This is how we do it in GetX:

What’s happening here? Putting it this way makes the controller available in all the child routes of this class. We'll be able to get the same instance from anywhere in the app in a simple way. This will help us make multiple widgets interact with same controller in an organized way.

Now, to use the same instance in another class:

GetX will automatically find the instance we used previously, no matter where it is in the widget tree. Now, if we change the value of a controller variable from PageSeven, it'll be updated in PageOne as well.

Which one to choose?


  • When maintaining ephemeral state. Which basically means use it wherever you would use setState.
  • If performance is the top most priority. State is shared among builders and much RAM is not consumed.
  • If you don’t want to work with streams.


  • When you want the power of reactive programming.
  • It redraws the widget only when the value of variable is actually changed. Say value of variable is changed from "Garg" to "Garg", then widgets will not be redrawn.
  • If you don’t want to instantiate controllers.


  • If you prefer a simple syntax.
  • If you’ll be using with multiple controllers in the same widget. Obx doesn't need a type, so it can be used with any number of controllers. Something like this:
  • When using Bindings (we’ll discuss in the next article), always prefer Obx


What?! There’s another one? Yes, there is. As the name suggests, it mixes two of the above approaches, which are GetBuilder and Obx. With MixinBuilder, we can use use "Aachman" and "Aachman".obs in the same widget.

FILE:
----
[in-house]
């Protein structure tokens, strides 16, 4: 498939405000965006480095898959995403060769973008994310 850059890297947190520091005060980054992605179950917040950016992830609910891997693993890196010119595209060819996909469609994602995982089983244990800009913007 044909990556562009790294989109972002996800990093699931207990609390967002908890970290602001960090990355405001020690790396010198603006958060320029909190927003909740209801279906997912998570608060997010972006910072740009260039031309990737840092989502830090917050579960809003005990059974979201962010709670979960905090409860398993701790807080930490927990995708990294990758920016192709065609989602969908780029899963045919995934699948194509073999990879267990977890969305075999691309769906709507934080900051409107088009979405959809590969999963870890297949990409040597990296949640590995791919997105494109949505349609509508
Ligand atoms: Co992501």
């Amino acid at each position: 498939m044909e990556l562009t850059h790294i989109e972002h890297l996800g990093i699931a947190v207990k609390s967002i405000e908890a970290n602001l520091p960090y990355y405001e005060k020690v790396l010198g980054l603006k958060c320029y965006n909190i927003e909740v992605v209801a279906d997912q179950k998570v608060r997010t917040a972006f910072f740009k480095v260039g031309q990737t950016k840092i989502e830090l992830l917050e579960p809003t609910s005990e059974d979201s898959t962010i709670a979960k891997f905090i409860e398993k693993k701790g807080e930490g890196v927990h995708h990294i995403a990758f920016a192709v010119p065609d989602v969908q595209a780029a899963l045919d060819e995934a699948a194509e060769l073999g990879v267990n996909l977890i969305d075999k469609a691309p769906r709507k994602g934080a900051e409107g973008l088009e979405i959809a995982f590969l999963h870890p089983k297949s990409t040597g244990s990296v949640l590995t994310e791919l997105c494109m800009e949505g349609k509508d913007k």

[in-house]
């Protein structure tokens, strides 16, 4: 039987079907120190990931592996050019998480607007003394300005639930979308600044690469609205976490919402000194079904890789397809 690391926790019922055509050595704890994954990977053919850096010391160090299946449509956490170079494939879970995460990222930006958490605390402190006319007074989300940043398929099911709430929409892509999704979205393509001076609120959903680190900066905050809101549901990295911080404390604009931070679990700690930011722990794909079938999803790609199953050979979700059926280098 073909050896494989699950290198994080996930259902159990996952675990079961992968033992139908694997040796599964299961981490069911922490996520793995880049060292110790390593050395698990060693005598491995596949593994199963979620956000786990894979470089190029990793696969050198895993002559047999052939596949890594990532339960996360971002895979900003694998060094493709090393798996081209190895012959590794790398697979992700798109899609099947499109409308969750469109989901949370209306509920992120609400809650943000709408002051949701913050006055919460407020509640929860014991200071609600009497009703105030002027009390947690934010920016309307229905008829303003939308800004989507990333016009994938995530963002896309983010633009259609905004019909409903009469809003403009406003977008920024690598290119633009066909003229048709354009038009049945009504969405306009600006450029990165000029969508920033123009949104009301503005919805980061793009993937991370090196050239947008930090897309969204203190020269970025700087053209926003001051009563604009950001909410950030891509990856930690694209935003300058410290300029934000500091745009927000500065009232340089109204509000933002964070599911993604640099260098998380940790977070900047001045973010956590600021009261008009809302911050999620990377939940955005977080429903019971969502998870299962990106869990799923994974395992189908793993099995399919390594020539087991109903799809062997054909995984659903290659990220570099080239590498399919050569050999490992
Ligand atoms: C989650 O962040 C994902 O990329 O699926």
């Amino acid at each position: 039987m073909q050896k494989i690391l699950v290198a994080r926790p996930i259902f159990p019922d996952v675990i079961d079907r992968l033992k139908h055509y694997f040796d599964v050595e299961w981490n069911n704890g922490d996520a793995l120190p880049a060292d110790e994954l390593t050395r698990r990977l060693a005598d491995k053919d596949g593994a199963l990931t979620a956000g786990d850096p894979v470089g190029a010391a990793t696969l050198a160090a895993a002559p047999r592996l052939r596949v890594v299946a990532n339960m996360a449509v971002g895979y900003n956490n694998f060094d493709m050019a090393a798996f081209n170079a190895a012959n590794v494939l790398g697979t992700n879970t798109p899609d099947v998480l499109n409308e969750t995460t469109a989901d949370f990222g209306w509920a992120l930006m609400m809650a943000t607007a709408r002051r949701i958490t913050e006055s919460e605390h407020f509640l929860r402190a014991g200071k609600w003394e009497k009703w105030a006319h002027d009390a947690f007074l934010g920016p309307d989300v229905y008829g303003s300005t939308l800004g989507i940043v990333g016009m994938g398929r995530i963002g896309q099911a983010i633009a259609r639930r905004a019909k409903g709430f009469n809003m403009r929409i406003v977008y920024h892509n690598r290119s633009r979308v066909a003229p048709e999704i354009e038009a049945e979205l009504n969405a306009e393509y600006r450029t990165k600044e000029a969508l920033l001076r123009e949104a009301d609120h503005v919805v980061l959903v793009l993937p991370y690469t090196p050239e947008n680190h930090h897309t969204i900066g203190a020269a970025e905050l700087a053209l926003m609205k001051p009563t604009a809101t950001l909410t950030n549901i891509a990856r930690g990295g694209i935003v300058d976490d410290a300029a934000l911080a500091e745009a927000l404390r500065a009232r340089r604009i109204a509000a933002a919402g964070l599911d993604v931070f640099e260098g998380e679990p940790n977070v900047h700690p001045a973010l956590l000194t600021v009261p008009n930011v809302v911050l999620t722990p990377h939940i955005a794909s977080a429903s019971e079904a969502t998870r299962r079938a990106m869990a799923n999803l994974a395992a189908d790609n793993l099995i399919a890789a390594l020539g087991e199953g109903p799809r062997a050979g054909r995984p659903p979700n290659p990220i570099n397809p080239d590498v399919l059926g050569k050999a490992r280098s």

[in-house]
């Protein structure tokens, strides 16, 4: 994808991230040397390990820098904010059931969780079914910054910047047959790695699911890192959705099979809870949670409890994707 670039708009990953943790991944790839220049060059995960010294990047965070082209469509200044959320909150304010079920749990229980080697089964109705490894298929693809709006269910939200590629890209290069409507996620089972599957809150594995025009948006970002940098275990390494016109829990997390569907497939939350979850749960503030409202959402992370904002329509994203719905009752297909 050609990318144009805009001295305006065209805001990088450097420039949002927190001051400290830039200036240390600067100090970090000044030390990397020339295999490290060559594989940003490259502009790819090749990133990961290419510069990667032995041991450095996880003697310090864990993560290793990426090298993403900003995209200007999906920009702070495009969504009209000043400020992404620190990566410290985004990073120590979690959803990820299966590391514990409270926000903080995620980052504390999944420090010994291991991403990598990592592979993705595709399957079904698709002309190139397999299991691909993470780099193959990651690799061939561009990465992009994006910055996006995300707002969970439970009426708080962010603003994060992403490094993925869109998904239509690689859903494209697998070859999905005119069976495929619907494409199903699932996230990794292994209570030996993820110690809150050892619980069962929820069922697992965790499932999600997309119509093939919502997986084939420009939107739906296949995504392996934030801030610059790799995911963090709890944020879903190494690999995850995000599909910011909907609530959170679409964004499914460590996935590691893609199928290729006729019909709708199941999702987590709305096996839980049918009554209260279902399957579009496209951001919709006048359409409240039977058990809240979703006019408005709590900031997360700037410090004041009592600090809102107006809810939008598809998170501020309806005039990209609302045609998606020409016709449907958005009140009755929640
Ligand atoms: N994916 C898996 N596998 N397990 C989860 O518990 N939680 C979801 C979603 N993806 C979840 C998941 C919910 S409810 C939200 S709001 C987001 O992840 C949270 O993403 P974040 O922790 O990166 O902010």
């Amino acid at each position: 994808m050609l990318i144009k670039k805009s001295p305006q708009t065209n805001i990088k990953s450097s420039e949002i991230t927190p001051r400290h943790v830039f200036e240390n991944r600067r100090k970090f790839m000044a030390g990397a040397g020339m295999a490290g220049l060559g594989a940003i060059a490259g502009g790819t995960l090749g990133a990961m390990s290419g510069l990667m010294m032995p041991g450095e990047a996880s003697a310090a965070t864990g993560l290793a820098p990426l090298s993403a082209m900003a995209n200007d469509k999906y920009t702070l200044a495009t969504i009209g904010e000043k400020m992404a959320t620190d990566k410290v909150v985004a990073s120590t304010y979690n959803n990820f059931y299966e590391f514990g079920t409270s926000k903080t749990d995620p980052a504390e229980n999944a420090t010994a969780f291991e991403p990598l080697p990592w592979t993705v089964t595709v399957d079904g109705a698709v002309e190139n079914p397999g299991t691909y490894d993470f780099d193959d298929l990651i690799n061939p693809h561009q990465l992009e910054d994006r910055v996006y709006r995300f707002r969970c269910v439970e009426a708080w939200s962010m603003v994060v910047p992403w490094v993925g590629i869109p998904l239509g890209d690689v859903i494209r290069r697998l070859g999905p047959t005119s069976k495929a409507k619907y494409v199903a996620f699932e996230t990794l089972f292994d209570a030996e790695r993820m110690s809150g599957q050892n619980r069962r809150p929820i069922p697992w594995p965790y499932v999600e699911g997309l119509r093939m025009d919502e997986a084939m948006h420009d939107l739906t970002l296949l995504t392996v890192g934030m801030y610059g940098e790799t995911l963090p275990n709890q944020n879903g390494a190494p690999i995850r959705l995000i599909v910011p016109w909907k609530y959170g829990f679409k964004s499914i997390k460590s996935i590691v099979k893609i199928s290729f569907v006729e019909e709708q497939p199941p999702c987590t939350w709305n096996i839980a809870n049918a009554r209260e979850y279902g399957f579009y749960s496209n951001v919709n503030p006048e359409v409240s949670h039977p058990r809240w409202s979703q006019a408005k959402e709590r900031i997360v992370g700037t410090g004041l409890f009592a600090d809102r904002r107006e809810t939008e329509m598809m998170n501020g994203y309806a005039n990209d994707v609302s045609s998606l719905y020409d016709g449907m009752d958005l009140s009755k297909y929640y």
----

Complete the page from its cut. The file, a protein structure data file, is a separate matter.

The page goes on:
Isn’t that cool? Why is it not discussed above? Well, because of two reasons:

  • It’s the heaviest of all other approaches, so will affect the performance in larger apps.
  • It has a very specific and rare use case, which we may never come across.

Still, if it works for you, go ahead and use it. Here’s the syntax!

What’s my approach?

For the most part, I use Obx with Bindings as it allows the use of multiple controllers. For very simple widgets, where ephemeral state needs to change, I use GetBuilder.

For example, if a button changes it’s color, when pressed. In this case, working with streams will be an overkill, and natural choice would be setState. But our goal is to avoid using StatefulWidget and keep business logic separated from view. GetBuilder is perfect for such use cases.

That’s it!

This was the GetX approach to State Management, which I feel is one of the best solutions out there. I hope this package and this article adds value to your Flutter development experience.

What’s next?

Here’s the link to GetX package:

Read Portuguese translation by Fábio Jansen

Read Spanish translation by mal2tin

Read Japanese translation by inari_sushio

Check out my previous work!

Any questions or suggestions? Put them all in the comments section :D